- Citrus juicer (or fork)
- Silicone spatula or wooden spoon
- Weighing scales or measuring cups
- Measuring spoons
I usually use a stand mixer with the paddle attachment or a hand mixer with a large or medium bowl for this recipe because it’s really easy.
You can instead swap to use a whisk, spatula or fork. This might take some elbow grease though!
I like to use a citrus juicer to get lemon juice from a fresh lemon (cut in half). You can instead use a fork though or squeeze your lemon over a sieve or strainer to catch the pips.
- I use digital scales to weigh ingredients as it's quick, easy and accurate.
- Use real measuring spoons. Cutlery teaspoons and tablespoons aren’t actually the correct volume.
- I’d also recommend levelling off any heaped scoops for a more accurate measurement.
- When using a stand mixer, I like to use the paddle attachment with a low or medium speed to remove air bubbles and reduce the chance of overmixing.
- It’s a good idea to scrape down the sides and bottom of the stand mixer bowl a few times to get an even mixture while you beat the butter and frosting.
Step 1: Beat the butter (either by hand, using an electric mixer or stand mixer) until pale, light and fluffy. This could take several minutes.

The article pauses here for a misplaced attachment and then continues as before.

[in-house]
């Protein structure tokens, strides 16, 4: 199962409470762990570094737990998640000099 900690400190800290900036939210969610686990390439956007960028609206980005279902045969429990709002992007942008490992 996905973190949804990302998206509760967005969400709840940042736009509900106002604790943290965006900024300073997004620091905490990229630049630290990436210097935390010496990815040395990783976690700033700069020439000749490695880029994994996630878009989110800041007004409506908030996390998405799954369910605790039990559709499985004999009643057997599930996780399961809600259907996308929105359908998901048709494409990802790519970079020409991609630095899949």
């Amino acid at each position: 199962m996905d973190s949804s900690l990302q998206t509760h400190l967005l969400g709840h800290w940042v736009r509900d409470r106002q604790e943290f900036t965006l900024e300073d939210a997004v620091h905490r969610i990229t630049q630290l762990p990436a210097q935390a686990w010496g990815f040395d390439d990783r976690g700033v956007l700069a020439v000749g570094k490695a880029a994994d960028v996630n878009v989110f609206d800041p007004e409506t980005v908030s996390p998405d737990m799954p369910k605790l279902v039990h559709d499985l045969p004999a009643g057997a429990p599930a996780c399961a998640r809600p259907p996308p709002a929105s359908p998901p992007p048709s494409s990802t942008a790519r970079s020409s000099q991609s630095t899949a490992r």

Steps 2-3: Sieve half of the icing sugar into the butter and beat until combined, then repeat this with the remaining half of icing sugar.
Step 4: Add in the lemon juice and salt (if using), mixing until only just smooth.
If needed, stir in milk or cream 1 teaspoon at a time until you get a thick but spreadable consistency, then enjoy!
Your easy lemon buttercream should last up to 4 days stored in an airtight container in the fridge.
You can also freeze your frosting for up to 3 months in an airtight container. It’s best to label your frozen frosting with what it is and when it was frozen so you don’t forget.
Defrost your buttercream and re-beat it before use.
💭 Top tips
- For creamy frosting, beat your butter until it’s pale, light and fluffy before adding your other ingredients. This could take several minutes with an electric mixer and longer by hand.